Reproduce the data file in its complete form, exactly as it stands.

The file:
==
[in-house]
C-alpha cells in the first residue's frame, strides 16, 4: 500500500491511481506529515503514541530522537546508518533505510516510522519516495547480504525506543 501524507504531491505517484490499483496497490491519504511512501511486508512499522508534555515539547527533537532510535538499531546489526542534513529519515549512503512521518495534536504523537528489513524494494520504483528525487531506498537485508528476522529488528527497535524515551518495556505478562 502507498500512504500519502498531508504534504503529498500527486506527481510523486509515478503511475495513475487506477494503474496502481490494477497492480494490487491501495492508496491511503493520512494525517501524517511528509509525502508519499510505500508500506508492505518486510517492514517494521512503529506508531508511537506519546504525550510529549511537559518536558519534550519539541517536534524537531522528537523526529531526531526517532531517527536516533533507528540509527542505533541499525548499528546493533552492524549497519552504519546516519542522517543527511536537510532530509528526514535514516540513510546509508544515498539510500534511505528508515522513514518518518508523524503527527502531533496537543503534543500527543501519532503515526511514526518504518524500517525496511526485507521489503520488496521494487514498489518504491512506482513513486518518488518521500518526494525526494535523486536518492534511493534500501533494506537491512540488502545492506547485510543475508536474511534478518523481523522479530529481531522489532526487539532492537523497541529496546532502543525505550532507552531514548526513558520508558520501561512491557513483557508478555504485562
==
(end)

[in-house]
C-alpha cells in the first residue's frame, strides 16, 4: 500500500491511481506529515503514541530522537546508518533505510516510522519516495547480504525506543 501524507504531491505517484490499483496497490491519504511512501511486508512499522508534555515539547527533537532510535538499531546489526542534513529519515549512503512521518495534536504523537528489513524494494520504483528525487531506498537485508528476522529488528527497535524515551518495556505478562 502507498500512504500519502498531508504534504503529498500527486506527481510523486509515478503511475495513475487506477494503474496502481490494477497492480494490487491501495492508496491511503493520512494525517501524517511528509509525502508519499510505500508500506508492505518486510517492514517494521512503529506508531508511537506519546504525550510529549511537559518536558519534550519539541517536534524537531522528537523526529531526531526517532531517527536516533533507528540509527542505533541499525548499528546493533552492524549497519552504519546516519542522517543527511536537510532530509528526514535514516540513510546509508544515498539510500534511505528508515522513514518518518508523524503527527502531533496537543503534543500527543501519532503515526511514526518504518524500517525496511526485507521489503520488496521494487514498489518504491512506482513513486518518488518521500518526494525526494535523486536518492534511493534500501533494506537491512540488502545492506547485510543475508536474511534478518523481523522479530529481531522489532526487539532492537523497541529496546532502543525505550532507552531514548526513558520508558520501561512491557513483557508478555504485562